Family of ducks takes flight in whimsical animated film Migration
The rise of animation studio Illumination as a power in the industry has been fascinating to watch, as they have had three big animated franchises – Despicable Me (with Minions as an offshoot), Sing, and The Secret Life of Pets – in just 14 years. With two Dr. Seuss movies and now The Super Mario Bros. Movie also in their stable, they have become as powerful as Disney in the family movie sphere.
They have moved away from the tried-and-true with their latest, Migration, which follows a family of ducks – dad Mack (Kumail Nanjiani), mom Pam (Elizabeth Banks), teen son Dax (Caspar Jennings), daughter Gwen (Tresi Gazal), and Uncle Dan (Danny DeVito). Mack is overly protective of the family, never letting them venture far from their home pond in New England.
When another group of migrating ducks passes through, Mack finally gives in to the pleas of the rest of the family to let them travel, with the aim to make it to Jamaica. Naturally, their trip south is full of unexpected adventures, including run-ins with Erin (Carol Kane), a scary heron; Chump (Awkwafina), a tough pigeon; Delroy (Keegan-Michael Key), a caged parrot; and Goo Goo (David Mitchell), the leader of another flock of ducks whose home may not be as serene as they thought.
Directed by Benjamin Renner and Guylo Homsy and written by Mike White, the film is full of whimsy that has its share of silliness, but never stupidity. The trap that many animated films fall into is playing to people who love base humor, but the jokes on display in Migration almost always feel well-earned thanks to the level of characterization provided.
The road trip aspect of the movie is fun, with the curmudgeonly dad balanced out by the practical mom, adventurous kids, and zany uncle. The other characters they run into along with the way are each the center of comic set pieces, and all of the sequences find a way to exaggerate their humor without going too over-the top.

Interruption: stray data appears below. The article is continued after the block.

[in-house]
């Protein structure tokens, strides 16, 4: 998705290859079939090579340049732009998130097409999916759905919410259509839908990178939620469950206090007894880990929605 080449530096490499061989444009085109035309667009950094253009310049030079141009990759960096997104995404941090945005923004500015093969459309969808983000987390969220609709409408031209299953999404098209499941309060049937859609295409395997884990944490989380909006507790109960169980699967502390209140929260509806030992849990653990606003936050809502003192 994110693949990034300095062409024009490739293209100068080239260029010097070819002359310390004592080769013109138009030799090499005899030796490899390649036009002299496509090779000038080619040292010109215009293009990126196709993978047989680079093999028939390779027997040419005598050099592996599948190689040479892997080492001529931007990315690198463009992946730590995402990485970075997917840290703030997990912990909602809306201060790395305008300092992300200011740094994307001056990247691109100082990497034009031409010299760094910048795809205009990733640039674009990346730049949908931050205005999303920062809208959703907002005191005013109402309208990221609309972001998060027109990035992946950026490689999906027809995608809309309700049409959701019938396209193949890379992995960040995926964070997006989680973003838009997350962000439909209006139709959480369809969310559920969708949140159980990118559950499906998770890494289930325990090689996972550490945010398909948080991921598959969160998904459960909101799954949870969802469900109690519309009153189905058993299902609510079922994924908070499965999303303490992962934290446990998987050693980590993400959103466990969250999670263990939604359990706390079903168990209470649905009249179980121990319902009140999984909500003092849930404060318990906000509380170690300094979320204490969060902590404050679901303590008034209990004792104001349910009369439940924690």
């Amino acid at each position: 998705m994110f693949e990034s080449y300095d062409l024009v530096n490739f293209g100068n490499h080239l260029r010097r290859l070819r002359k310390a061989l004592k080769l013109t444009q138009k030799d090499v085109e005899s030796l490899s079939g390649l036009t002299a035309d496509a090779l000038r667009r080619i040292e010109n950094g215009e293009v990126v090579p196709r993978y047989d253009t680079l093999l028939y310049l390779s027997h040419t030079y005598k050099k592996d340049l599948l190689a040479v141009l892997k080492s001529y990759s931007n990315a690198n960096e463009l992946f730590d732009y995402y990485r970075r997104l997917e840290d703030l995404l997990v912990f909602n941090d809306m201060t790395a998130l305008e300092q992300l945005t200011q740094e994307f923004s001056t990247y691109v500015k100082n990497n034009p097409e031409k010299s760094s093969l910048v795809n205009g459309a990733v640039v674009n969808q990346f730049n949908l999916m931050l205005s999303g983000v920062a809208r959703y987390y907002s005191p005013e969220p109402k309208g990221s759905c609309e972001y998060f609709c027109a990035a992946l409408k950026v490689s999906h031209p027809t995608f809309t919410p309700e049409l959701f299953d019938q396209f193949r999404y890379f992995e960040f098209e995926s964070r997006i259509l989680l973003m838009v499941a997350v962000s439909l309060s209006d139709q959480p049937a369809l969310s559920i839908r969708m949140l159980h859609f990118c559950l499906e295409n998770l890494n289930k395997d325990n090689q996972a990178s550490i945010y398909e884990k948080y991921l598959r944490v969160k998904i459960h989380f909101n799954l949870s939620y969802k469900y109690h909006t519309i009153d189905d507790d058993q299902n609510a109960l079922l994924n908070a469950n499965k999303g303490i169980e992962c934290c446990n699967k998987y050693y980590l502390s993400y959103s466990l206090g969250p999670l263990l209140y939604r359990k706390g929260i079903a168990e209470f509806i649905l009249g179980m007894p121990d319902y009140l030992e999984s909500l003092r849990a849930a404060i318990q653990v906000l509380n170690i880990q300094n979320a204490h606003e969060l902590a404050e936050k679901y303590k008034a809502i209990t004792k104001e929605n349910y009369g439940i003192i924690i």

Illumination films have typically featured non-realistic characters and settings, but the animators stepped up their game for this film in their depictions of the main family and their environments, especially the water. They also take full advantage of the ducks’ ability to fly, putting the action up in the air on several occasions, giving the audience a sensation not often felt in animated films.
While the voicework in the film is great for the most part, the decision to have actors of four different nationalities play the family members is slightly jarring. Nanjiani (Pakistani) and Banks (American) are experienced comic actors who bring the most out of their characters, while Jennings (English) and Gazal (Australian) acquit themselves well, even if they got their parts because they are children of Illumination filmmakers.
Migration will have to duke it out with Wonka for families looking to go to the movies over the holidays, but Illumination has proven once again that they are a powerhouse in the animation field. With a relatively grounded story and some stellar animation, they may have started yet another popular franchise.
Migration is now playing in theaters.